Healthy Routes: When does heart disease begin?

Editor’s note: The following column is for general informational purposes only, and should not be construed as medical advice, medical opinion, diagnosis or treatment. See your doctor or health-care professional for medical advice and treatment.

By Gladys Kublik, owner Neighbors Vitamin Shop

We are familiar with the vocabulary of heart disease –the words heart attack, angina, triple or quadruple bypass surgery, angioplasty, and stents are heard more and more frequently when discussing the health of family, friends, neighbours or co-workers. We are all advised to keep our blood pressure down and our cholesterol under control, to choose heart healthy meals in the restaurant and limit our salt intake. In spite of all this, according to Statistics Canada, heart disease is the second leading cause of death in Canada.

Chest pains, shortness of breath, nausea or discomfort in the upper body, neck, jaw, or arms are signs of heart attack and for many the first indication that they have heart disease. These signs are in fact the end product of many previous years of heart disease, which has gone undetected or ignored. So when does heart disease begin?

Heart disease begins when the blood vessel walls begin to show streaks of fat. These accumulate steadily over time narrowing the arteries with plaques until blood flow to the heart is restricted. Studies show that these days that is occurring at a younger age than ever before.
So how can we protect our hearts? By minimizing the risk factors of high blood pressure, high cholesterol, smoking, obesity and diabetes we reduce stress on our circulatory system. A diet high in fruits and vegetables and adequate exercise play a major role in prevention of heart disease and maintenance of general good health.

According to Becky Hand, Registered Licensed Dietician, some of the nutrients essential in the maintenance of a healthy heart are B vitamins such as Niacin or Vitamin B3 which lowers cholesterol, folic acid and Vitamin B6 and B12 which help keep your nerves and red blood cells healthy and strong. They are also involved in the metabolism (and reduction) of homocysteine, an amino acid that, when elevated, is linked to heart disease, blood clots, heart attack and strokes.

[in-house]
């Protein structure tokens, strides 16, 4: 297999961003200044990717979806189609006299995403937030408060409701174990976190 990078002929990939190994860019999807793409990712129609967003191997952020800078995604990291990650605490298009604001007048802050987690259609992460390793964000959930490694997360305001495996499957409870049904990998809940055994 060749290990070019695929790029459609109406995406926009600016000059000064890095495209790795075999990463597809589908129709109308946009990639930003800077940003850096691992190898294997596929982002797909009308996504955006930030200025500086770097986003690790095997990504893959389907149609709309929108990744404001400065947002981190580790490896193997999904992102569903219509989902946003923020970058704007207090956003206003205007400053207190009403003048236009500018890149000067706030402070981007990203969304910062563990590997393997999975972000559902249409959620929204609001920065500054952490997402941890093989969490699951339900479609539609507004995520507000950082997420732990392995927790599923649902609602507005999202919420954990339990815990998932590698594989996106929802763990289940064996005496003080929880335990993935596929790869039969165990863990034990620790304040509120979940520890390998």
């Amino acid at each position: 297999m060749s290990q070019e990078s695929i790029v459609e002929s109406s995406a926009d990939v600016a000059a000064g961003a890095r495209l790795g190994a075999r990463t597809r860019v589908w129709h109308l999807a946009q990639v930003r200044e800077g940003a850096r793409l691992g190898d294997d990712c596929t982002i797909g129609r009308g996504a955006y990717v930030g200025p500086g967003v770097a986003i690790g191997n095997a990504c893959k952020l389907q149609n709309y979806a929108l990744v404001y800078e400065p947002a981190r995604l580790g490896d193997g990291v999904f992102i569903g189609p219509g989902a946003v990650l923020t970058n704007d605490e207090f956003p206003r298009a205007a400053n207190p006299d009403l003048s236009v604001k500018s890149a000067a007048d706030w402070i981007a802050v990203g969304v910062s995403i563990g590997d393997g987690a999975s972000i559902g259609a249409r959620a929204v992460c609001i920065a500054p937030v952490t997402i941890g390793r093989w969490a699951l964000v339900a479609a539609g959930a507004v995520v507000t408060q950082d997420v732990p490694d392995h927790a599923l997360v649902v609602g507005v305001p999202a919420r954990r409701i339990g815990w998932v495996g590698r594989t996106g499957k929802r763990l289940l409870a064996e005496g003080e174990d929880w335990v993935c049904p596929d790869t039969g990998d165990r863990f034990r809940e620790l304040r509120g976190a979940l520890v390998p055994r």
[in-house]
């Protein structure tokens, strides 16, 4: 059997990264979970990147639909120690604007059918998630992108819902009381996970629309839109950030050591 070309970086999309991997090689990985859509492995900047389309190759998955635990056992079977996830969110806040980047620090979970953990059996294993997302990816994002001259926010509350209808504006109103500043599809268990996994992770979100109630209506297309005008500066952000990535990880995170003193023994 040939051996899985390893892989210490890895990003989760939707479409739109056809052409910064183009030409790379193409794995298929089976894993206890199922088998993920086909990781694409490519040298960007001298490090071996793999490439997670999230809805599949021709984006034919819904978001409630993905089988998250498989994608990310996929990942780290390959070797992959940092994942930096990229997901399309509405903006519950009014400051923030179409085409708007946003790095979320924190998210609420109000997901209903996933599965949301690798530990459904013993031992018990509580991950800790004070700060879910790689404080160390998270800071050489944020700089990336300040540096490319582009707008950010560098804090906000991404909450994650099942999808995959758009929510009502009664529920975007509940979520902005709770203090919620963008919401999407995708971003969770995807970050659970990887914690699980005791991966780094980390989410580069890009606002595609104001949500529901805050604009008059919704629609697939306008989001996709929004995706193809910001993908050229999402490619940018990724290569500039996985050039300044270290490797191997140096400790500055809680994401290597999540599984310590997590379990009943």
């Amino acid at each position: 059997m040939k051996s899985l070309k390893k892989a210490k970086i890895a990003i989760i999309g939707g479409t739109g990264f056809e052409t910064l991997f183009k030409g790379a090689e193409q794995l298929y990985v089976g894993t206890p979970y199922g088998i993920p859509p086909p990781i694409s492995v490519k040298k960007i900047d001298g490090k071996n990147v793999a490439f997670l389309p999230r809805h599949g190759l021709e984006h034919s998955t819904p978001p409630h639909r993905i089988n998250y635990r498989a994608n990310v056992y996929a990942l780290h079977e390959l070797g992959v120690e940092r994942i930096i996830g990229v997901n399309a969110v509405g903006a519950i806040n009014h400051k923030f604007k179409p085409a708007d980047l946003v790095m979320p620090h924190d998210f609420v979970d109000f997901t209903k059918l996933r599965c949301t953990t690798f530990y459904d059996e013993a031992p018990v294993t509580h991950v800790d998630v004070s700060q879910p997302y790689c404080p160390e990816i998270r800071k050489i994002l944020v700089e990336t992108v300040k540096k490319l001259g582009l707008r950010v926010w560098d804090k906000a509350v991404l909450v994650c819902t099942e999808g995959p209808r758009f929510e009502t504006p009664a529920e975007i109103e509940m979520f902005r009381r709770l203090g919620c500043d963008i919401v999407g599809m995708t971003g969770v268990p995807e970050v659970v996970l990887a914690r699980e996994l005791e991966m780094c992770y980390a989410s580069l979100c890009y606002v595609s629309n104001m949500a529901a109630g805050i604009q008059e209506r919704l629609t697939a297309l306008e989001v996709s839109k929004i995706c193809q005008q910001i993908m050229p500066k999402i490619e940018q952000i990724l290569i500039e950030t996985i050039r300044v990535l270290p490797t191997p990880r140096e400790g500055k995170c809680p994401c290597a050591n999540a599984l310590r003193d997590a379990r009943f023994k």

Calcium helps to reduce the systolic blood pressure in people with hypertension and also lowers LDL cholesterol by 4.4% and raise HDL levels by 4.1%. A heart-healthy goal for calcium intake is to consume at least 1,000-1,200 milligrams daily.

Omega 3 essential fatty acids from fish oil can improve heart health due to their anti-inflammatory action. Research indicates that fish oil can: reduce triglycerides by up to 20-50%; modestly lower blood pressure by expanding blood vessels. A dose of 1 to 4 grams daily (with 240 milligrams of DHA and 360 milligrams of EPA per gram) is fairly typical.

Evidence suggests that people who drink more green tea have healthier cholesterol and triglyceride levels. Drink up to five cups of green tea daily for heart health, or supplement with 375 milligrams of green tea extract daily.

The fiber from psyllium can reduce LDL “bad” cholesterol. Studies have indicated that taking psyllium in a dose of approximately 10-12 grams daily can reduce levels of total cholesterol by 3% to 14% and LDL “bad” cholesterol by 5% to 10% after 7 weeks of treatment.

Supplementing with Coenzyme Q-10 may: reduce blood pressure; reduce the risk of heart disease complications when started within 72 hours of having a heart attack and taken for one year. Help treat congestive heart failure when taken in combination with other heart failure medications and treatments. Improve exercise tolerance in patients with chest pain (angina). Help prevent the muscle pains and liver damage often experience by people using statin drugs.

Plant sterols are components of certain plant membranes. It has been shown that plant sterols have the ability to help lower total cholesterol and LDL “bad” cholesterol. The National Cholesterol Education Program recommends an intake of at least 2 grams of plant sterols daily to be effective at lowering cholesterol and LDL levels. To assure that one gets the 2 grams daily needed for effectiveness, many doctors now suggest taking plant sterols as a supplement.

What better time than during Heart Month to begin a healthy heart program to reduce those risk factors and improve the state of your cardiovascular system with nutrition and exercise. Happy Valentine’s Day to you all and love your heart, it’s yours for life.

Print Friendly, PDF & Email